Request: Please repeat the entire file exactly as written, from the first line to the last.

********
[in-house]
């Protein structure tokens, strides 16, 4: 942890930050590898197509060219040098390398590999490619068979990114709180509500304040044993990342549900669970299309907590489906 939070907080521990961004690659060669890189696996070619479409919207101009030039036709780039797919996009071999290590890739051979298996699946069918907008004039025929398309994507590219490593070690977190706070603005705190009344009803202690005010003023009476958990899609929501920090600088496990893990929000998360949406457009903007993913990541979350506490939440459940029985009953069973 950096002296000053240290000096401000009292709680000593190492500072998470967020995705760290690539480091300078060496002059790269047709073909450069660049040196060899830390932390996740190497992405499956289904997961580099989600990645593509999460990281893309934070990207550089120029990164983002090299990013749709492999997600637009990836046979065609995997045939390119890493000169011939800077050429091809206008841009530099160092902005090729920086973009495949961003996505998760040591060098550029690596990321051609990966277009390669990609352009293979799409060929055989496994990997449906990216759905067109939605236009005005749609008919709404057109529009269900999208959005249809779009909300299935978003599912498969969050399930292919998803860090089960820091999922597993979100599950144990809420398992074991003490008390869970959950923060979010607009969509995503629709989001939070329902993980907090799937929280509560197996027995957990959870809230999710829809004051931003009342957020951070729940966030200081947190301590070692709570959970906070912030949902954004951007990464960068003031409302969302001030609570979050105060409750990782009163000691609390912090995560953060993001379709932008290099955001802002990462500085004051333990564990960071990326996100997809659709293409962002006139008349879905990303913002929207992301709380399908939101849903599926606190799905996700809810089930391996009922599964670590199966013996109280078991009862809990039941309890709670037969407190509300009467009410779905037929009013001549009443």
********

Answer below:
[in-house]
């Protein structure tokens, strides 16, 4: 942890930050590898197509060219040098390398590999490619068979990114709180509500304040044993990342549900669970299309907590489906 939070907080521990961004690659060669890189696996070619479409919207101009030039036709780039797919996009071999290590890739051979298996699946069918907008004039025929398309994507590219490593070690977190706070603005705190009344009803202690005010003023009476958990899609929501920090600088496990893990929000998360949406457009903007993913990541979350506490939440459940029985009953069973 950096002296000053240290000096401000009292709680000593190492500072998470967020995705760290690539480091300078060496002059790269047709073909450069660049040196060899830390932390996740190497992405499956289904997961580099989600990645593509999460990281893309934070990207550089120029990164983002090299990013749709492999997600637009990836046979065609995997045939390119890493000169011939800077050429091809206008841009530099160092902005090729920086973009495949961003996505998760040591060098550029690596990321051609990966277009390669990609352009293979799409060929055989496994990997449906990216759905067109939605236009005005749609008919709404057109529009269900999208959005249809779009909300299935978003599912498969969050399930292919998803860090089960820091999922597993979100599950144990809420398992074991003490008390869970959950923060979010607009969509995503629709989001939070329902993980907090799937929280509560197996027995957990959870809230999710829809004051931003009342957020951070729940966030200081947190301590070692709570959970906070912030949902954004951007990464960068003031409302969302001030609570979050105060409750990782009163000691609390912090995560953060993001379709932008290099955001802002990462500085004051333990564990960071990326996100997809659709293409962002006139008349879905990303913002929207992301709380399908939101849903599926606190799905996700809810089930391996009922599964670590199966013996109280078991009862809990039941309890709670037969407190509300009467009410779905037929009013001549009443």